Retirement Confidence Rises For Workers and Retirees

Survey results among current retirees showed an even greater increase, with 82% reporting they are either very or somewhat confident about having enough money to live comfortably in their retirement years – up from 75% in 2018.   Clearly, current retirees are more confident than those still in the workforce.

But what are the causes of this increased confidence?

According to the survey, a key factor among workers is access – or lack of access – to an employer retirement plan, an IRA, or a pension.  Those with access to such options are nearly twice as likely to be confident about retirement (74% with a plan, 39% without.)

Not surprisingly, a big consideration for both workers and retirees is their perceived ability to cover basic expenses and medical care during their retirement years.   The survey indicates retirees are more confident than workers.  Some 85% of retirees report they are very or somewhat confident about being able to afford basic expenses in retirement, compared with 72% of workers.  And, 80% of retirees express confidence in the ability to handle medical expenses versus 60% for workers.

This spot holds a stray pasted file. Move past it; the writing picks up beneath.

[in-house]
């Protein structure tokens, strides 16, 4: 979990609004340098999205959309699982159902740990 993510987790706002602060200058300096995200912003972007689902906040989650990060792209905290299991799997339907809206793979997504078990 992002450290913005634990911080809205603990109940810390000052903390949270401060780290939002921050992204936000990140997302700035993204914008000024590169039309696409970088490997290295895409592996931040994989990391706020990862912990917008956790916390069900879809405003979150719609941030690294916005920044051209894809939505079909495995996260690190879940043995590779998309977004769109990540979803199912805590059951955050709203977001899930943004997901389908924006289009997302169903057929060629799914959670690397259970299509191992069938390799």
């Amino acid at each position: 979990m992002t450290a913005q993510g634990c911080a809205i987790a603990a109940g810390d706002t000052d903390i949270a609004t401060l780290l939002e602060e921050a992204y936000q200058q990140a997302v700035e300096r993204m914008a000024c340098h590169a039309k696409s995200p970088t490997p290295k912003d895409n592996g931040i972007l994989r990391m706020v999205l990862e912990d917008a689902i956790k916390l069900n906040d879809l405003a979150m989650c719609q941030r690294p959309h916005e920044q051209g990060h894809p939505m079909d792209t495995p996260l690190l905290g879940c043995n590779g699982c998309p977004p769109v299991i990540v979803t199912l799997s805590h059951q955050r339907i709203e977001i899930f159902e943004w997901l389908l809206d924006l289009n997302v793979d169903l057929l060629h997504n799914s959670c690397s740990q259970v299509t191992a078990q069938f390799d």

However, confidence for both workers and retirees drops sharply when considering the ability to cover potential long-term care needs.  In this case, 41% of retirees and 49% of workers are NOT confident. 

The concern over health care expenses is consistent with what is frequently expressed by our clients at Thorley Wealth Management, and it is a critically important part of a good financial plan.

The survey also consistently indicates a direct relationship between debt levels and retirement confidence.  In 2019, 41% of workers with a major debt problem said they are very or somewhat confident about having enough money to live comfortably in retirement, compared with 85% of workers who indicate debt is not a problem. 

Although overall household debt levels have dropped significantly since the financial crisis of 2008, many workers approaching retirement today are more likely to have mortgages or student loan debt. 

I can identify three clear factors by which people can increase their confidence as they approach retirement.

•  Participate in an employee retirement plan if available

•  Work to remain debt-free

•  If available, contribute to a Health Savings Account.  This can be a means of saving to cover health expenses in retirement.